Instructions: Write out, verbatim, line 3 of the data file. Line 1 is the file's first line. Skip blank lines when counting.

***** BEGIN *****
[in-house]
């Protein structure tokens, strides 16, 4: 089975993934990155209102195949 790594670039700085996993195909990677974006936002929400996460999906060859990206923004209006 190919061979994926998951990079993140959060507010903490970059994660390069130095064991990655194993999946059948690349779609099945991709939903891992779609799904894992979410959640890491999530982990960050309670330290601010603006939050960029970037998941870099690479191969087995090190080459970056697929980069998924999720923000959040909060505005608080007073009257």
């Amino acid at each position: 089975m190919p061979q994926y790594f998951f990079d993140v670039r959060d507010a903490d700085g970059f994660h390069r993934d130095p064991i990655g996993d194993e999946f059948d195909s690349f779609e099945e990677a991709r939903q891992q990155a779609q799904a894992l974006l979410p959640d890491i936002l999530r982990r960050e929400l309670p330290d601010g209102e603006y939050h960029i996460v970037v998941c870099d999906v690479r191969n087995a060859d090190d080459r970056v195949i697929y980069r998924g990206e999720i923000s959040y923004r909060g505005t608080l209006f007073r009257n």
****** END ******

């Amino acid at each position: 089975m190919p061979q994926y790594f998951f990079d993140v670039r959060d507010a903490d700085g970059f994660h390069r993934d130095p064991i990655g996993d194993e999946f059948d195909s690349f779609e099945e990677a991709r939903q891992q990155a779609q799904a894992l974006l979410p959640d890491i936002l999530r982990r960050e929400l309670p330290d601010g209102e603006y939050h960029i996460v970037v998941c870099d999906v690479r191969n087995a060859d090190d080459r970056v195949i697929y980069r998924g990206e999720i923000s959040y923004r909060g505005t608080l209006f007073r009257n």